The future of our global order

Twenty-first-century challenges, from cybersecurity to pandemics, are borderless issues that require international solutions, writes former British prime minister Gordon Brown

LONDON, ENGLAND - SEPTEMBER 02: Former Labour Prime Minister Gordon Brown attends the 'Jewish Labour Movement Conference' on September 2, 2018 in London, England. (Photo by Dan Kitwood/Getty Images)
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With the future of the global order hanging in the balance, 2019 is set to become a transformative year – where history turns, but with no one yet sure of the outcome.

America and China may now find a way out of their current trade war, but the long-term battle for technological superiority has only just begun. No less dangerous are festering, long-standing disputes between America and North Korea, India and Pakistan, Iran and Saudi Arabia, and Russia and the West – the latter of which is exacerbating unrest in many of the world’s hotspots, not least Ukraine and Syria.

Easing these tensions is essential for global stability and our collective economic prospects. The 2008 financial crisis was resolved as a result of intense international co-operation. With the co-ordination back then giving way to the confrontations of 2019, will any future global downturn see anything like those levels of monetary and fiscal co-operation?  Will central banks again co-operate through co-ordinated interest rate cuts and currency swaps? Would the G20 join together to fight protectionism and agree the same kind of fiscal stimulus that 10 years ago restored confidence in the global economy? Would China ever again aid a western recovery with a repeat of its massive stimulus package?

The retreat into nationalism raises further questions about why globalisation – which aimed to break down barriers and open up the world – has brought increased protectionism and why the public now sees it akin to a runaway train

I fear that, as of today, the answer to these questions is a sweeping “no”. Countries would be more likely to blame each other for what’s gone wrong than act together to put things right.

Any consideration of a future downturn shows the world is not only facing cyclical challenges, but structural challenges, too. In particular, the retreat into nationalism which, in turn, raises further questions about why globalisation – which aimed to break down barriers and open up the world – has brought increased protectionism, and why the public now sees it akin to a runaway train that is out of control. In the unipolar age, America preferred to act multilaterally. Now, in the multipolar age, America prefers to act unilaterally. And as America turns away from multilateralism, China is already beginning to reshape geopolitics on its own.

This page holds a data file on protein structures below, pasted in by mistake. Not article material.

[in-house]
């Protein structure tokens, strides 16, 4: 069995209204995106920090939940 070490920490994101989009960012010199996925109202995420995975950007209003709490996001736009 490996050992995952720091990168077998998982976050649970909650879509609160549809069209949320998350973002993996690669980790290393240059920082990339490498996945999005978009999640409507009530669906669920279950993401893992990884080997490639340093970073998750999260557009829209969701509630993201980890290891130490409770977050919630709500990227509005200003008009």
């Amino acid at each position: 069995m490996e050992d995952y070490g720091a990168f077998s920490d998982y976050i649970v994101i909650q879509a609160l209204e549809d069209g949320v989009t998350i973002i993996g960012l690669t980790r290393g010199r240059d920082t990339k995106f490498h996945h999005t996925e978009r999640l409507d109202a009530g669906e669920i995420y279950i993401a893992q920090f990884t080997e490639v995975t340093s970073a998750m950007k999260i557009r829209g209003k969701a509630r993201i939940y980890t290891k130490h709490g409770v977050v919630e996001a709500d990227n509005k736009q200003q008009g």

Change is upon us, so what kind of future will we build? Unless the West can find a way of managing our multipolar world in a multilateral way, China, which has already created the Asian Infrastructure Investment Bank and is contemplating an "Asian Monetary Fund", might accelerate the development of different or parallel structures for international economic decision-making that potentially rival existing international institutions.

We know that in the last few decades, as the centre of gravity of the world economy has started its shift from west to east, the global economy has been changing out of all recognition. Before the crisis, nearly 60 per cent of manufacturing, trade and investment – and indeed total economic activity as a whole – was in the West. Now, 60 per cent is outside the West, with Asia certain to command an even bigger share – up to 40 per cent – in the decades to come. Manufacturing will never again enjoy the same share of employment as in the past or as services do today, and the talk is of “premature deindustrialisation”.

While the world’s middle class – those on the World Bank’s calculation with income above $10 per capita a day – will form a global majority, the shift of income and wealth to the top 1 per cent and from labour to capital makes both inequality and economic insecurity far bigger sources of concern. Furthermore, once homogeneous countries are becoming heterogeneous, raising concerns about cultural identity. And of course, like many other challenges ahead, environmental pollution – which is no respecter of borders – cannot be addressed without cross-border co-operation. Neither can financial instability and the contagion it causes, or the increased use of tax havens, be adequately met and mastered by nation states, even the most powerful ones, acting on their own.

Indeed, all the new 21st-century challenges, from cybersecurity and the "splinternet" to pandemics, are global problems that need global solutions. And I am convinced that if we embrace this truth, then the next step is to reform our 75-year-old international institutions – to make them fit for purpose and better able to respond to the crises ahead. How we manage these changes is the subject I will address in my contribution to Ideas Abu Dhabi.

Gordon Brown is UN special envoy for global education and former prime minister of the UK. He will be speaking at Ideas Abu Dhabi tomorrow at New York University Abu Dhabi